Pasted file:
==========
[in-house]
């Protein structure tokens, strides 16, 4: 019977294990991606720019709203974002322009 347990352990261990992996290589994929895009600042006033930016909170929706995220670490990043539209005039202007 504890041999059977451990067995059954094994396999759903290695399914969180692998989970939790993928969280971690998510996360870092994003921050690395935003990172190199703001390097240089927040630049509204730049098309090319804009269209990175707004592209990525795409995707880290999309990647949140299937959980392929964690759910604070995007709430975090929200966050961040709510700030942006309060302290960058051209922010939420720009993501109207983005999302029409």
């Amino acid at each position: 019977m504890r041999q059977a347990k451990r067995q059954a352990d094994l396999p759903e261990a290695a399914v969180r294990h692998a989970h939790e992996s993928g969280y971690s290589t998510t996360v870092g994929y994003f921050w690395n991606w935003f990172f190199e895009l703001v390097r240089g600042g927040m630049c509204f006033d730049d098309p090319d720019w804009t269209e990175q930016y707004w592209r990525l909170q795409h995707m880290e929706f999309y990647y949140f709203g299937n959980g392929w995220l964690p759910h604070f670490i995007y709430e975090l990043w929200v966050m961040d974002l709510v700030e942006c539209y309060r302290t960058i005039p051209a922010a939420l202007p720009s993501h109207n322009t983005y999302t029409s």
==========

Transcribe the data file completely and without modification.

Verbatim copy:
[in-house]
């Protein structure tokens, strides 16, 4: 019977294990991606720019709203974002322009 347990352990261990992996290589994929895009600042006033930016909170929706995220670490990043539209005039202007 504890041999059977451990067995059954094994396999759903290695399914969180692998989970939790993928969280971690998510996360870092994003921050690395935003990172190199703001390097240089927040630049509204730049098309090319804009269209990175707004592209990525795409995707880290999309990647949140299937959980392929964690759910604070995007709430975090929200966050961040709510700030942006309060302290960058051209922010939420720009993501109207983005999302029409």
């Amino acid at each position: 019977m504890r041999q059977a347990k451990r067995q059954a352990d094994l396999p759903e261990a290695a399914v969180r294990h692998a989970h939790e992996s993928g969280y971690s290589t998510t996360v870092g994929y994003f921050w690395n991606w935003f990172f190199e895009l703001v390097r240089g600042g927040m630049c509204f006033d730049d098309p090319d720019w804009t269209e990175q930016y707004w592209r990525l909170q795409h995707m880290e929706f999309y990647y949140f709203g299937n959980g392929w995220l964690p759910h604070f670490i995007y709430e975090l990043w929200v966050m961040d974002l709510v700030e942006c539209y309060r302290t960058i005039p051209a922010a939420l202007p720009s993501h109207n322009t983005y999302t029409s």